Classic Corned Beef - Back to Basics 28
Corned beef, or silverside. MMMMMM! One of my most favourite winter meals. Well, spring is most definitely upon us here in the Adelaide Hills, as the weather warms, our tastes change, and that is the way it should be. I have two more gorgeous winter warmers for you and then we shall begin to explore the lighter side of warm weather cooking.
Let me say right up front, I love this meal, some people don’t, Mr T was away recently and the place he was staying at served this up for dinner and he said some of the young lads were very scathing, calling it a ‘grandpa meal’, well, all I can say is, lucky grandpa! And my two young cookie house pups love it too, so it is not just for the elderly.
One of the things I love most about this is I pop it on my wood burning stove and just leave it ticking over all day, by the time my day is done, my meat and the foundation for my sauce is done and all I need to do is mash some spuds and steam whatever veg I am going to put with it and it is done.
1 corned beef or silverside from the butcher or supermarket
two sticks celery
one large brown onion
small handful of fresh herbs, I used two bay leaves, rosemary and marjoram
10 whole black peppercorns
1 tablespoon vinegar
tapioca starch or cornflour
1 tablespoon baby capers, or big capers chopped
Whatever side dish you are going to have
Okay, firstly, don’t be alarmed by the size of this lump of meat, it will be the easiest cut you have ever cooked. Ready? So you buy it like this -
When you get it out of its packet it will be all slimy and gross, don’t freak out, that is the juice it is ‘corning’ (sort of pickling) in. Pop it into a big bowl and cover it with water, let it sit for a couple of minutes, drain the water away, cover it again, let it sit for five minutes, this will leach a bit of the salt out of it, drain and Stuart’s your Uncle, you are ready to go.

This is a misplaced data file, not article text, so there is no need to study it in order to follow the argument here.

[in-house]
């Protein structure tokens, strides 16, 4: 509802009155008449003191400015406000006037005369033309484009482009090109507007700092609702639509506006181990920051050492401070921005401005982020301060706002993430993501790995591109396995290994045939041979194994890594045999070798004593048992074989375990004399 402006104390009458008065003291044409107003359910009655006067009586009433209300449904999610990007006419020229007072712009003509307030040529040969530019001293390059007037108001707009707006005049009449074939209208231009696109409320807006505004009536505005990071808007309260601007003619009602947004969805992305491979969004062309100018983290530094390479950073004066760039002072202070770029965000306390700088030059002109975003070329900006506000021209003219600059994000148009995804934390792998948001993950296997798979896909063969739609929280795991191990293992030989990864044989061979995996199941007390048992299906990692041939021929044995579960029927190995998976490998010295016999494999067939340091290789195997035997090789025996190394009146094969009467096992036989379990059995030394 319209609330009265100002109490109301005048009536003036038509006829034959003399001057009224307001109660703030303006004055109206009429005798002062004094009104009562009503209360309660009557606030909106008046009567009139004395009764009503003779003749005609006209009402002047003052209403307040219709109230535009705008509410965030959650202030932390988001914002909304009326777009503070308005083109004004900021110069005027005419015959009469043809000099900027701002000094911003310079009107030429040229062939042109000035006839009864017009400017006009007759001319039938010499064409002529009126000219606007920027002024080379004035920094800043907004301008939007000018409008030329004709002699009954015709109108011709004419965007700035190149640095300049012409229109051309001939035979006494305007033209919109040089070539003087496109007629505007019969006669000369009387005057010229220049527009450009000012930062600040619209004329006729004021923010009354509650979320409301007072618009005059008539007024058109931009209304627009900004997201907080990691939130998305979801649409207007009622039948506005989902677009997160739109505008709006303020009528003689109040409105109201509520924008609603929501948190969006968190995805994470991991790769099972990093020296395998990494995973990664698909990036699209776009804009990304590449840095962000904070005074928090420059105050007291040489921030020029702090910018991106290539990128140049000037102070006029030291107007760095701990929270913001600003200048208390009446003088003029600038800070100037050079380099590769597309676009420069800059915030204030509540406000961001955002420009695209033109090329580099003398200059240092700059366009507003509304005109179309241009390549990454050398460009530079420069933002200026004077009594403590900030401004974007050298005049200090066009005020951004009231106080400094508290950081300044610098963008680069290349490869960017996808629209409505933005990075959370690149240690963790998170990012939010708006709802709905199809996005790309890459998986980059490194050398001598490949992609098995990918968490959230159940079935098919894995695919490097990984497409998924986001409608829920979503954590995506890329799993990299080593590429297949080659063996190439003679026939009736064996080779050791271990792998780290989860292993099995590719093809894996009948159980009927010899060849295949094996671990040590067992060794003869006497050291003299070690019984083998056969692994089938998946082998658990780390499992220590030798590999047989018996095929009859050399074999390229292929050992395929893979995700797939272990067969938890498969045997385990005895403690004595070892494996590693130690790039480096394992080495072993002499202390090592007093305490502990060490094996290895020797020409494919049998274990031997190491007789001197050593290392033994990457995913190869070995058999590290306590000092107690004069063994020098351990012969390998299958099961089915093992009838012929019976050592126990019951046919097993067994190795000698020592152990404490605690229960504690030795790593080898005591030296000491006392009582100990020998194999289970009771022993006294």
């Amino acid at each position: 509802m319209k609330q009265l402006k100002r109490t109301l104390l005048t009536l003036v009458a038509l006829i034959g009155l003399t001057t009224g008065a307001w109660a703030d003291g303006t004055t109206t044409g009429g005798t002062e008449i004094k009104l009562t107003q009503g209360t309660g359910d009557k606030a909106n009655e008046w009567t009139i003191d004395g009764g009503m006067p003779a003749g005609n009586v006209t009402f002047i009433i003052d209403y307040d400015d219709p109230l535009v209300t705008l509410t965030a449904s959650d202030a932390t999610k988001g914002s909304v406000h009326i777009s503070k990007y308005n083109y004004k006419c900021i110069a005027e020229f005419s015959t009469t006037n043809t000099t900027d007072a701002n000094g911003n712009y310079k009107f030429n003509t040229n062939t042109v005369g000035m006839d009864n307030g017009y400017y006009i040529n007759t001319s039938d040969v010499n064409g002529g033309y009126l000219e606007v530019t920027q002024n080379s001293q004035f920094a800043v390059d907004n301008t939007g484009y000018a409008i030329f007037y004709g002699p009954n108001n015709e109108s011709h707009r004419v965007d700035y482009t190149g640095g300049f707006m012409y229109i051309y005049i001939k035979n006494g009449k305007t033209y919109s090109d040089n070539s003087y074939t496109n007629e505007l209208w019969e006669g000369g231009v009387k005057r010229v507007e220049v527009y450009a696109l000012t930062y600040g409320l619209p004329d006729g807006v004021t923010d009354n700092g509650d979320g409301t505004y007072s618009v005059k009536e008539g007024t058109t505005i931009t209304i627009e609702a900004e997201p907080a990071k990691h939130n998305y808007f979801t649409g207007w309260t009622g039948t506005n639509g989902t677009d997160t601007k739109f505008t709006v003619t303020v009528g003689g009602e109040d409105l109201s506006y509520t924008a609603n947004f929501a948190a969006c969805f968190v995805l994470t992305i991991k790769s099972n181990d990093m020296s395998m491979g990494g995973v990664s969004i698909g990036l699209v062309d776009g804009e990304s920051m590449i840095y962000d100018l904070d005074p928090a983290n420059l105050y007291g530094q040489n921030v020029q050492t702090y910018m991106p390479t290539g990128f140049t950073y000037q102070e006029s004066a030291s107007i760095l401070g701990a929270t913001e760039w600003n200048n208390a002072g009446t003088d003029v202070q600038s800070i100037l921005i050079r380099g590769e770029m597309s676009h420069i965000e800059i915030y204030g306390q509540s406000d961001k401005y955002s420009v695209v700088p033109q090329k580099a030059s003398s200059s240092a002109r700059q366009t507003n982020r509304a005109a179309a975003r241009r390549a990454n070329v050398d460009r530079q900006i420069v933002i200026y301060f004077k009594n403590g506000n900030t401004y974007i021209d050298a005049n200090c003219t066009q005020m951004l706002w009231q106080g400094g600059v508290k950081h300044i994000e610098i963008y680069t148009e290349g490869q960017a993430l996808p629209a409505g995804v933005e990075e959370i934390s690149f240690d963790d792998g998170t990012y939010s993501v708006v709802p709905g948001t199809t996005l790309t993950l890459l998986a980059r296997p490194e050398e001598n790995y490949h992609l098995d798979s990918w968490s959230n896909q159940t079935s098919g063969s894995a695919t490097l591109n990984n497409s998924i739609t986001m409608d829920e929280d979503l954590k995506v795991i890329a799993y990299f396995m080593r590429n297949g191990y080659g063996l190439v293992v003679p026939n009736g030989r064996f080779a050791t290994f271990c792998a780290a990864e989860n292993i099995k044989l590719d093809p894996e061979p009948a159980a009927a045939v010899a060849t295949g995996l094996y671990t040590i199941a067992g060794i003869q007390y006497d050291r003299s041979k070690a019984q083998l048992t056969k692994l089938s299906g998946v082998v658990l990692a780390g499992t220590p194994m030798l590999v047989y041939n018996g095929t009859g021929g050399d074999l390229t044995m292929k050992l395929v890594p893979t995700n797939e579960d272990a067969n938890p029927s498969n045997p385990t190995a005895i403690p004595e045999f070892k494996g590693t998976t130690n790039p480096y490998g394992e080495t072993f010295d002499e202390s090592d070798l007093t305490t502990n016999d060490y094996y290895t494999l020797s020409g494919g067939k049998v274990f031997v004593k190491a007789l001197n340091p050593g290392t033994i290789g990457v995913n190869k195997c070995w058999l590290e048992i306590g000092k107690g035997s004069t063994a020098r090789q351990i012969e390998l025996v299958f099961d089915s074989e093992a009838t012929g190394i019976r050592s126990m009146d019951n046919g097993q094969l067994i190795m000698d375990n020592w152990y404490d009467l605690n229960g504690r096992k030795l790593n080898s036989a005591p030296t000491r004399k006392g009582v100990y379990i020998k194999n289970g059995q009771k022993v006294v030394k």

Choose your pot carefully, you need a pot big enough for the meat, carrot, celery and onion, deep enough to cover the lot with water, but not so big that everything is rattling around. One of the things we want to do with this dish is keep it simmering for quite a few hours, but we will keep topping up the water, we don’t want it rattling like a pea in a bucket though or our sauce, which the pot is simmering at the same time, will be weak and tasteless. Here, let me show you, like this-
Toss in your meat, veg, herbs, vinegar and peppercorns, cover with water, bring to the boil, turn down the heat and simmer for at least three hours, just check on it from time to time, if it does this -
Flip the meat over, top up with water and keep on cooking. I have simmered this for three hours, on wood cutting day I have simmered it for seven hours, it makes little difference, the sheer size of the meat means it will hold its shape, and because it is cooking in its own sauce you are not going to lose any flavour.
Right, so now it is ready. Lift the meat out and pop it on a plate, cover with foil and then with a tea towel to keep it warm and let it rest and think about life and tenderness for a few minutes while you make the sauce. Strain your cooking juice into a bowl, discard the spent veg, the chickens will love them! Return the juice to the pot, turn up the heat and boil the living daylights out of it for five minutes, have a taste, is it tasty and salty and meaty and delicious? If not, keep boiling for a few more minutes, what you are doing here is concentrating the flavour, reducing the sauce by evaporating some of the water.
When it is to your liking loosen up two tablespoons of tapioca starch or cornflour in a little water and stir it into your bubbling juice, if it becomes too thick, thin it down with a little water, not thick enough, use a little more starch, it is hard for me to give you an exact amount to use here as each of us will have a slightly different amount of juice. Stir in the chopped chives and capers and set aside.
Dish up the side dishes, slice your meat into thick, juicy slices, pour over your sauce and there you go. Yes, a peasant’s meal, but sometimes the peasants got it very right.